Duration of load (DOL) and creep effects characterize rheological behaviour of wood and are of critical importance to timber engineering. These effects are accounted for in the engineering design codes with adjustment factors for structural wood and wood-based products. Various methods are used worldwide for the evaluation of DOL and creep effects and for determination of appropriate adjustment factors. A review of the major international codes for engineering design in wood was carried out to understand how DOL and creep are taken into account in these codes and provide recommendations on how to level out the main differences between the codes. It is recommended to adopt an internationally recognized method for evaluation of DOL and creep, and suggestions for the contents of such a method are provided. Statisticians were engaged to evaluate the damage accumulation models used in wood industry for assessing DOL and creep effects of wood products. The research undertaken yielded answers to whether the mathematical models can be improved, if times-to-failure for ramp and constant load tests can be approximated by Weibull or log-normal distributions, and whether some model parameters can be assumed constant and other treated as random effects. An experimental study was carried out to support the statistical work. The results of the study were used in statistical simulations to estimate the parameters used in the damage accumulation models in an attempt to refine the current models.
Strength - Load bearing - Influence of duration
Strength - Load bearing - Specifications
Strength - Load bearing - Tests
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Time-dependent behavior of cross-laminated timber

https://library.fpinnovations.ca/fr/permalink/fpipub43013
Auteur
Pirvu, Ciprian
Date
March 2014
Genre du document
Research report
Domaine
Sustainable Construction
Auteur
Pirvu, Ciprian
Collaborateur
Natural Resources Canada. Canadian Forest Service.
Date
March 2014
Genre du document
Research report
Description physique
70 p.
Secteur
Wood Products
Domaine
Sustainable Construction
Champ de recherche
Advanced Wood Materials
Sujet
Building construction
Design
Laminate product
Panels
Timber
Série
Transformative Technologies No. 1.1.12
W-3092
Langue
English
Résumé
Cross laminated timber (CLT) panels were manufactured and tested to assess their time dependent behaviour. This study is intended to help guide the development of an appropriate test method and acceptance criteria to account for duration of load and creep effects in the design of structures using CLT. Nine CLT panels of different qualities and using different wood species combinations were manufactured at a pre-commercial pilot plant out of local wood species. The CLT panels manufactured in this study were pressed at about 54% lower pressure than the minimum vertical pressure specified by the adhesive manufacturer due to a limitation of the press, so the CLT panels are viewed as a simulated defective sample, which may occur in a production environment due to material- or process-related issues. Full-size CLT panels were initially tested non-destructively to assess their bending stiffness. Then, billets were ripped from the full-size CLT panels, and tested to failure in 1-minute and 10-hour ramp tests, or assessed in creep tests under sustained load. The constant loads imposed on the CLT billets tested in creep were calculated as to allow for a maximum deflection of L/180. Following two cycles of loading and relaxation, the CLT billets tested in creep were further tested to failure at the end. The principles of ASTM D6815-09 and those of an in-house FPInnovations protocol were applied to assess the time dependent behavior of the CLT billets. The main test findings are summarized below:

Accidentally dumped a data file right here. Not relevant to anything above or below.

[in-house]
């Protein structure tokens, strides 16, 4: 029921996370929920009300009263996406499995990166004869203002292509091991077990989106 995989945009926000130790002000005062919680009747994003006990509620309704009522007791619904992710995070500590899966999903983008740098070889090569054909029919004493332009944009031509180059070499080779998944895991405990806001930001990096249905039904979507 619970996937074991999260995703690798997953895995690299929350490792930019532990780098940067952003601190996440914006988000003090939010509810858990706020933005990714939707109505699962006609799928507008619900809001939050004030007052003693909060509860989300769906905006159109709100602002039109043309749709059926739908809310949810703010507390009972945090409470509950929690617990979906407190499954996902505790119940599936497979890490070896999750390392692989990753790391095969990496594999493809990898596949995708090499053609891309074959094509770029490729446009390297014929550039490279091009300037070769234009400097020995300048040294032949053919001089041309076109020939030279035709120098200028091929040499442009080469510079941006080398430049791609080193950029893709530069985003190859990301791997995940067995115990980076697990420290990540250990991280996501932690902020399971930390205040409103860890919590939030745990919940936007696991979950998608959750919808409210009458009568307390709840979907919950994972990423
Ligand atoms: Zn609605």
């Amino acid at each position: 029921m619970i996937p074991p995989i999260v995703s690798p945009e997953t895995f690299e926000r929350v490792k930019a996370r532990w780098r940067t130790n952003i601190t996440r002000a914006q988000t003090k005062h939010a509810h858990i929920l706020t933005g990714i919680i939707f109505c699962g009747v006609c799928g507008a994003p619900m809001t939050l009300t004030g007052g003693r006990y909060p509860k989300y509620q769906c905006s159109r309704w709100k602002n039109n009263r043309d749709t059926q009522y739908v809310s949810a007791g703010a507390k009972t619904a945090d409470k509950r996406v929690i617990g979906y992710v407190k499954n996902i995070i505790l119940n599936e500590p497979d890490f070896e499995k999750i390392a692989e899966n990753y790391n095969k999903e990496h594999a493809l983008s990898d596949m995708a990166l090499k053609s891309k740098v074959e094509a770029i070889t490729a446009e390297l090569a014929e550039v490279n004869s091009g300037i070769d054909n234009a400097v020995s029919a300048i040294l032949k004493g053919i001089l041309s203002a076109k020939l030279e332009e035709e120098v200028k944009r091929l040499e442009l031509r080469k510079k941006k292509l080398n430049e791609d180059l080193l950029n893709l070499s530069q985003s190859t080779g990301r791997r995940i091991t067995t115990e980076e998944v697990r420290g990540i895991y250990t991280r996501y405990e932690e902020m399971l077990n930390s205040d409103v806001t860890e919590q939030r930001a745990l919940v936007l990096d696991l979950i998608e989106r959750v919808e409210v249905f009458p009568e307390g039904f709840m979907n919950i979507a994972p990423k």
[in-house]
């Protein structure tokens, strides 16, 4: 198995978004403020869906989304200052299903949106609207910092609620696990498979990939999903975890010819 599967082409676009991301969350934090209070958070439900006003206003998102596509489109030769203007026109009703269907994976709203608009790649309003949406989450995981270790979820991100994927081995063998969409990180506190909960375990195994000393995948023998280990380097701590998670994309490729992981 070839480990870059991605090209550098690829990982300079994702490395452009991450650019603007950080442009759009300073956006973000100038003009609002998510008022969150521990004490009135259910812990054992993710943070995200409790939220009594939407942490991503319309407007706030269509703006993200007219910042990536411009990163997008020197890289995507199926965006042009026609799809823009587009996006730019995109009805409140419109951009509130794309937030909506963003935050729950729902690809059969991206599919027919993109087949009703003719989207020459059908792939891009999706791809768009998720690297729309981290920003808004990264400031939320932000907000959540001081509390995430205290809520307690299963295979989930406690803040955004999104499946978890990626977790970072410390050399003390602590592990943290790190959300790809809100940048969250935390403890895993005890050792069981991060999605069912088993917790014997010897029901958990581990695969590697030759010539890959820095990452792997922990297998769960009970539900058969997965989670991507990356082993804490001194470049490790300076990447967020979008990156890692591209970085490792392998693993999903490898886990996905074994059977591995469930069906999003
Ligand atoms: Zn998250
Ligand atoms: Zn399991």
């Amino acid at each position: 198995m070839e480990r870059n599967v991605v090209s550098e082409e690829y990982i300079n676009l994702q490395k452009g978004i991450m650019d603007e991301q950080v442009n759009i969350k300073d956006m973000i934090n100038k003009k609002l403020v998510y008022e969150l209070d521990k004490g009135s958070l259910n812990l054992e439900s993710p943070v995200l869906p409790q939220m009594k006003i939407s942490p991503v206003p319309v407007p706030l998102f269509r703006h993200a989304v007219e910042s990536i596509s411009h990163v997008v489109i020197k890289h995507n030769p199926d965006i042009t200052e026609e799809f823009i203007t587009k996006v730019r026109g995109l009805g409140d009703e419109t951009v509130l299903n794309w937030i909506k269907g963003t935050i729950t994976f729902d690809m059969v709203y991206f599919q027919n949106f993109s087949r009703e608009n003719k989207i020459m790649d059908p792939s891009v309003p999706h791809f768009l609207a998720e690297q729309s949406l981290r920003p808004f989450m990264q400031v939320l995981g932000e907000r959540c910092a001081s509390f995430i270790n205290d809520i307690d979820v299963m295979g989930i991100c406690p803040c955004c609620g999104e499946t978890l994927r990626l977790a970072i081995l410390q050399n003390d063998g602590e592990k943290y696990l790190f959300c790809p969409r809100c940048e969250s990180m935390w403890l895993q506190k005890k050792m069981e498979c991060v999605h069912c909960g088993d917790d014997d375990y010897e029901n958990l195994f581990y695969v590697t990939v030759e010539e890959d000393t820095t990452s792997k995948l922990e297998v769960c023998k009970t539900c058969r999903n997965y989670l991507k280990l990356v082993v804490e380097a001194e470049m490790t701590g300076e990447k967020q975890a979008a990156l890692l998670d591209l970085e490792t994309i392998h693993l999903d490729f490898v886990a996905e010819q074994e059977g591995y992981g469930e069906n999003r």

In terms of residual stiffness, the percentage change in the initial bending stiffness for the CLT billets subjected to the 10-hour ramp test varied between 0-5%, showing a 3% drop in stiffness on average, while that for the CLT billets tested in creep ranged between 0-3%, showing a 1% stiffness drop on average. These are regarded as relatively small changes in bending stiffness.
In general, decreasing creep rates were observed on most of the CLT billets especially in the first cycle up to 90 days. The creep rates went up after 120 days of loading due to an increase in temperature and relative humidity conditions, which greatly affect the rate of deflection and recovery of wood products.
Fractional deflections were calculated for all the CLT billets after 30-day intervals and found to be less than or equal to 1.43.
Creep recovery was above 36% after 30-day, 60-day, and 90-day recovery periods in the first cycle. However, in the second cycle, creep recovery for some CLT billets dropped below 20% for certain time periods. ASTM D6815-09 provides specifications for evaluation of duration of load and creep effects of wood and wood-based products. The standard was designed to accommodate wood products that can be easily sampled, handled, and tested under load for minimum 90 days and up to 120 days. The standard requires a minimum sample size of 28 specimens. Because of its large dimensions, CLT products are not feasible for experiments requiring such large sample sizes. However, the findings of this study revealed potential for some of the acceptance criteria in ASTM D6815-09 to be applied to CLT products. The CLT billets in this study were assessed in accordance to the creep rate, fractional deflection, and creep recovery criteria in ASTM D6815-09 standard. All CLT billets tested in this study showed (1) decreasing creep rates after 90/120 days of loading, (2) fractional deflections less than 2.0 after 90-day loading, and (3) higher creep recovery than 20% after 30 days of unloading, as required by ASTM D6815-09. A single replicate billet was used per CLT configuration instead of the minimum sample size required by the standard which may have an effect on the findings.